The Character of the Golden Egg: Accordingly, the Golden Egg is conceived as the Firstborn; as containing Brahma, the eternal one, the invisible and subtle cause, the Entity and Non-entity (Sat and Asat, Purusha and Prakrti) together in one. Sometimes Brahma, the Creator, is identified with it sometimes it is identified with the supreme Female energy (Prakrti), and Brahman is conceived as arising out of it. Again, it is identified with the supreme Male and Brahman, Prajapati, Krshna, Vishnu, and Mahadeva, are all called by the name Hiranyagarbha. Sometimes it is identified with Buddhi, symbolized by the Sun, and regarded as the supreme manifest energy of life; and sometimes it is identified with Prakrti, issuing forth from the Supreme Male energy, Brahman, or Vishnu. Altogether it will be found that it partakes of the character of both the Male and Female supreme energies of life (Purusha and Prakrti).
Thus, the Golden Egg expresses the relation between Purusha and Prakrti, the Male and Female energies of life; and out of the union or juxtaposition of the two has been evolved the whole scheme of the manifestation of life according to the various systems of Hindu thought.
The Problem of the Golden Egg: The whole problem is, therefore, reduced to an examination of Hiranyagarbha or the Golden Egg the meeting place of Purusha and Prakrti. Is it possible to distinguish between Purusha and Prakrti within the Golden Egg itself? What is the dividing line between them? If the two meet in the Egg, do they also continue to exist apart? And if they do, what respective places do they occupy? Is the Supreme Purusha within and also without the Golden Egg? And if so, what is his abiding place? Every egg has its rounded and pointed part: in what direction is the point of the Golden Egg situated? East or west, or north or south, or the intermediate directions? If all life is made manifest from the Golden Egg, what is the form of that life? How does it emanate? What are its parts? How does it evolve, live, and cease to be? These and various other questions, related to the problem of life and death, arise in connection with the Golden Egg; and the different systems of Hindu philosophy, science and religion constitute but an examination of and an answer to these questions.
The Place of Purusha and Prakrti in the Golden Egg: It has already been pointed out that the super-electromagnetic current of the Eternal Heart of the universe flows from north to south and again from south to north, the former being positive (or Purushic) and the latter negative (or Prakrtic) The place of Purusha in relation to Prakrti is, accordingly, to the north, and his energy flows from thence to the south; and the energy of Prakrti flows back from south to north. The course of the electro-magnetic energy of life may, further, be illustrated as follows:
1. The current flows in two directions: (a) Along the outside of the ellipse; and (b) Within the ellipse.
2. Along the outside of the ellipse, it flows from north to south, and again from south to north, like an electric current; the former being positive (or Purushic) and the latter negative (or Prakrtic).
3. Within the ellipse, it corresponds to the magnetic current of the Sun in our planet Earth.
4. Within the ellipse, the Purushic or positive current is situated to the east or Right of the Prakrtic or negative current.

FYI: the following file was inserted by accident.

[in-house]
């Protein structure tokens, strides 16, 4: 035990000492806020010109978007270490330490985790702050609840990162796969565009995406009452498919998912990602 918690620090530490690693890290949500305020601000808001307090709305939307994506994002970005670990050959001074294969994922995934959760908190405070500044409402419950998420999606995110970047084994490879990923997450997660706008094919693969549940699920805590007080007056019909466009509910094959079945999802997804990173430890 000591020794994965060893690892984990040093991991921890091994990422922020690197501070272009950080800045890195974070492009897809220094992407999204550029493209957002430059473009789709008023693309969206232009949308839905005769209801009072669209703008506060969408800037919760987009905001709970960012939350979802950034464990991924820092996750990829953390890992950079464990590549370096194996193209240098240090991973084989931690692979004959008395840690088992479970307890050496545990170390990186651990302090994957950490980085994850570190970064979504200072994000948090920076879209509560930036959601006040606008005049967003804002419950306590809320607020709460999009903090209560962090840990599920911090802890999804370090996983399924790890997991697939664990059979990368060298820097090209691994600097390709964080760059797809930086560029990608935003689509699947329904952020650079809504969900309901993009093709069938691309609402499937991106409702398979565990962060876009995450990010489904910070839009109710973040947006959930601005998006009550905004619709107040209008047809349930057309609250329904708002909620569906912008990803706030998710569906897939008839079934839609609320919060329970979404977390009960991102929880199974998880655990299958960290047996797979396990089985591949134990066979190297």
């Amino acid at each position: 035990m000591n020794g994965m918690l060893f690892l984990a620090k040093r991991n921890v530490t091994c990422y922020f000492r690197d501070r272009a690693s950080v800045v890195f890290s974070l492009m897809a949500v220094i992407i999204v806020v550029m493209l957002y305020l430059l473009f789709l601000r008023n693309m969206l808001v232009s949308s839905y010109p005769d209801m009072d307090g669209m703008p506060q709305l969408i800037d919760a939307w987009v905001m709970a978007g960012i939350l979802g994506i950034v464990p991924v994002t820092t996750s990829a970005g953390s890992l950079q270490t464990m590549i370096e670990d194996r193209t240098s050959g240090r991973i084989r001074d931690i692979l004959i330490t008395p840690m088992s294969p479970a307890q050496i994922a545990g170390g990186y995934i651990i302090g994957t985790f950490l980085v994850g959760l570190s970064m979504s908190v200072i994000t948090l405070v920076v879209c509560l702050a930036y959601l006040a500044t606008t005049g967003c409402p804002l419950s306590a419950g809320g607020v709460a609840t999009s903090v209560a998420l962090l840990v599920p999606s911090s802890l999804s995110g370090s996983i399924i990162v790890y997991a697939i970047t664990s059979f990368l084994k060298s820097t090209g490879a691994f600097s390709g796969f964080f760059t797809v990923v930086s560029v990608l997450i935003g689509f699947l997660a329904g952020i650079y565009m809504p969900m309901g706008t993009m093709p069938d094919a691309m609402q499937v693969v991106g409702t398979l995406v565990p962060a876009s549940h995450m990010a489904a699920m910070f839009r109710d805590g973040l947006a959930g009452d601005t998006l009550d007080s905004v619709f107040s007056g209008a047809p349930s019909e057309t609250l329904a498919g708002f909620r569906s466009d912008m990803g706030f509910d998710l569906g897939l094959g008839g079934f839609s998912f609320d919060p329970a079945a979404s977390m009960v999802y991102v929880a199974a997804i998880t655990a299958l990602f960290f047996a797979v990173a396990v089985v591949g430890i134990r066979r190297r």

It has already been pointed out that the place of Purusha in relation to Prakrti is two-fold, to the east and the north it has now been shown that, within the Golden Egg, the place of Purusha is to the east or Right side of Prakrti. It has also been pointed out that Purusha and Prakrti are conceived in two different ways: (1) separate, and (2) in union. When they are conceived as separate, Purusha is outside, and to the east or north of Prakrti; but when they are considered in union, Purusha has his place only to the Right side or east of Prakrti, within the Golden Egg.
From this we shall be able to construct the various schemes of Hindu philosophy, expressed in different systems of thought and religion.
Place of Purusha and Prakrti outside each other: It should, in this connection, be remembered that the pointed part of an egg corresponds to Ether, for it is from that side that an egg bursts forth, and it is in Ether that all life becomes manifest. Bearing this in mind, let us assign different places to Purusha and Prakrti, representing the latter as the Golden Egg.
It will be noticed that there are eight possible positions of the Golden Egg in relation to Purusha. In one set of four, he is placed to the north of or above Prakrti, and in the other set of four he is placed to the east or Right side of Prakrti (Fig. 13); and in each of the positions of Prakrti, the pointed part of the Ovum or Egg (representing Ether) is placed to the east, south, west and north respectively. The idea of the pointed part, as already explained, is significant; it represents the side from which, as in the case of an ordinary egg, life becomes manifest; and so it corresponds to Ether, the first and chief of the elements.
Other Positions: We shall see later on that two out of these eight positions of Prakrti, in respect of Purusha, are impossible, for in them Purusha is represented as characterised by a lower energy than Prakrti, whereas Purushic energy can flow down only from the higher to the lower, as we find to be the case in an electric current. But in addition to the remaining six positions there can be a number of others, where the point of the Golden Egg is turned towards the intermediate directions, e.g. north-east, south-west, etc. But inasmuch as the east, west, south, and north are the four main directions, the problem of the manifestation of life is, for the most part, limited to them.